FRANKFURT, Germany — A Christian woman recently acquitted of blasphemy charges after eight years on death row in Pakistan wants to leave her homeland for any Western country willing to issue visas for her and her family, her lawyer said Tuesday.
Saiful Malook told reporters in Frankfurt that the failure of any country to offer to take them is why Aasia Bibi and her family haven't already left Pakistan. In fact, several countries have offered Bibi asylum, including Canada, Spain and France.
"I hope the Western world is trying to help her," Malook said. He added that talks are taking place with several countries, as well as the European Union, but he didn't give any further details.
Pakistan's Supreme Court judges on Oct. 21 acquitted the 54-year-old mother-of-five of blasphemy charges, but her case has inflamed radical Islamists, some of whom are calling for her death.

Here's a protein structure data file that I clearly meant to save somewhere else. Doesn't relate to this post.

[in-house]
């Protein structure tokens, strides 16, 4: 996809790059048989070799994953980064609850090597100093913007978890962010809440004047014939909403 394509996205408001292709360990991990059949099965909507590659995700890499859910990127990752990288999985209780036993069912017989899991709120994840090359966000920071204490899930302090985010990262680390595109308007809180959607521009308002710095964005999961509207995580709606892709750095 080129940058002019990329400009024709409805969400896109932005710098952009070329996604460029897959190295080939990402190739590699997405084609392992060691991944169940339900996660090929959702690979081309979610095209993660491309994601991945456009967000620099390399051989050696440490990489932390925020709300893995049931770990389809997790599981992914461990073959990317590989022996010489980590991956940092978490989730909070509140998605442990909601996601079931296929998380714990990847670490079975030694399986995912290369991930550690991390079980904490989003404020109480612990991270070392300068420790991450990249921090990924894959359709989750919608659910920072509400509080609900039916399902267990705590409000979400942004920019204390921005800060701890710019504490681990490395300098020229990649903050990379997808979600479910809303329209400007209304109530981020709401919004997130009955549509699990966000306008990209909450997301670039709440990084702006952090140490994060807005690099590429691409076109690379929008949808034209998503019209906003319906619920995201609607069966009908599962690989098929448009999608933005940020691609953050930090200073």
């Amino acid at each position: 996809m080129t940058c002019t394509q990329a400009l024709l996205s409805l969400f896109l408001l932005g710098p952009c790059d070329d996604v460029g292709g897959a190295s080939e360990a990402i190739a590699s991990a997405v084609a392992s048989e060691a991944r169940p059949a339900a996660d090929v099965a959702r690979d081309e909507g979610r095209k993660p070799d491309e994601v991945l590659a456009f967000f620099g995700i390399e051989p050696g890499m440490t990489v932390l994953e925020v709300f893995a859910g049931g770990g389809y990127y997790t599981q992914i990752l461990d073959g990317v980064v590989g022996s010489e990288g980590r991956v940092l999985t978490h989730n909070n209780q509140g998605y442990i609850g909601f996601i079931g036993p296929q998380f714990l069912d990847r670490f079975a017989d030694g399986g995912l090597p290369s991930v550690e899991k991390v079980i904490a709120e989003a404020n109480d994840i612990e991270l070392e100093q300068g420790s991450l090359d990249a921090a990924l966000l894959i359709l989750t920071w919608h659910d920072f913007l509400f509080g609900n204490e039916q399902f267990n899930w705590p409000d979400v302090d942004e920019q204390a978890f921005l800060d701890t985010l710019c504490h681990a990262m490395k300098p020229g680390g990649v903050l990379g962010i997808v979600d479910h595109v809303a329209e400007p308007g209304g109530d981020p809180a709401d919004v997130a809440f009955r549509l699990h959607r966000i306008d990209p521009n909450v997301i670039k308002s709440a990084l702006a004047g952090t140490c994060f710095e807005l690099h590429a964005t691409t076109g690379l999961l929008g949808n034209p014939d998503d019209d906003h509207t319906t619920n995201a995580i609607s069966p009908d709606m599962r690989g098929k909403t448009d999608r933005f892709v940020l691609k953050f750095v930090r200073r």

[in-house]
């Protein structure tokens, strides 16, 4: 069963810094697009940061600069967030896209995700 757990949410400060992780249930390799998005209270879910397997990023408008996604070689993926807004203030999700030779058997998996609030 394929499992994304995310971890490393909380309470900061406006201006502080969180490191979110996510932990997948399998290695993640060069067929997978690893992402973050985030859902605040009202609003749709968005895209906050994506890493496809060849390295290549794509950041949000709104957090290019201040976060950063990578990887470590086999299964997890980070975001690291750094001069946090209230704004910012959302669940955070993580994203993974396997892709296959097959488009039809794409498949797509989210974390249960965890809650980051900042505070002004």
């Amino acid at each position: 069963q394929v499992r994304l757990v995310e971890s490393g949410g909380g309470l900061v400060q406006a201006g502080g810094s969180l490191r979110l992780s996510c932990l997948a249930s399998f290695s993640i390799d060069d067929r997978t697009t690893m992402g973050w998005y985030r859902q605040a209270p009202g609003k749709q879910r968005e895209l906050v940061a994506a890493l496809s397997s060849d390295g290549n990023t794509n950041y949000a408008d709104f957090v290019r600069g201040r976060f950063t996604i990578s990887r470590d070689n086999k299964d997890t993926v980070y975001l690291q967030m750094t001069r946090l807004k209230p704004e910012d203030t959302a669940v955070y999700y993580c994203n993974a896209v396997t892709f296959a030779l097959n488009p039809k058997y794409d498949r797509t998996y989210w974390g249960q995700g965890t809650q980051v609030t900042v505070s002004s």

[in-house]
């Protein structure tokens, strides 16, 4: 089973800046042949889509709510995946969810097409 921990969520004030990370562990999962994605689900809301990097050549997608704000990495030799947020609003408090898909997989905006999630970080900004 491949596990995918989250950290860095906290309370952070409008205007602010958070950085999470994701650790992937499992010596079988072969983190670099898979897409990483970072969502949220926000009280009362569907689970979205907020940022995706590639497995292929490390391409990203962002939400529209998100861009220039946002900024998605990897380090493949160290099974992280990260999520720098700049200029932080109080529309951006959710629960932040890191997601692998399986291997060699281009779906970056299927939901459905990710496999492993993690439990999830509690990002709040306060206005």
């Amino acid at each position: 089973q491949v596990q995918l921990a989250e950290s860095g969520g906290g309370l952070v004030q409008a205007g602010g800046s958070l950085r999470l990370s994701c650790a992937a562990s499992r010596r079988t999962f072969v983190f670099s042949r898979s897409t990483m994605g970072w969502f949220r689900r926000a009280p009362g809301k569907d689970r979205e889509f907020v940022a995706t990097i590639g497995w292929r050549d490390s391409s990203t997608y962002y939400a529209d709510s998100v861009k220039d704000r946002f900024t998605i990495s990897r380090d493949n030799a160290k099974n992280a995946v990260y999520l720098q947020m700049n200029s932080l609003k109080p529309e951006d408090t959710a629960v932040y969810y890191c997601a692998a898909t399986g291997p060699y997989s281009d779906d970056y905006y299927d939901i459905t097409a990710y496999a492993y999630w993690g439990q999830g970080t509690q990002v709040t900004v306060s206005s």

Pakistan's Tehreek-e-Labbaik party launched nationwide protests demanding Bibi's public execution and the party's founder, Mohammad Afzal Qadri, called for the death of the three Supreme Court judges who ruled to acquit her. Qadri also called for the overthrow of the Pakistan government. Protests ended after the government agreed to a Supreme Court review. Pakistan's Prime Minister Imran Khan has gone on national television saying that the Supreme Court's decision will be final and upheld.
Bibi's ordeal dates back to 2009, when she went to fetch water for herself and fellow farmworkers. An argument took place after two Muslim women refused to drink from the same container as Bibi, who is Roman Catholic. The women later said Bibi had insulted the Prophet Muhammad, and she was charged with blasphemy. She was put on trial, convicted and sentenced to death in 2010.
Bibi and her family, who are currently at a guarded, secret location in Pakistan, don't speak any foreign languages so it wouldn't matter to them which Western country offered them refuge, Malook said.
The lawyer also left Pakistan after the Supreme Court's acquittal. He said he's also looking for somewhere to stay, and Germany would be one of his preferences because his late wife was German.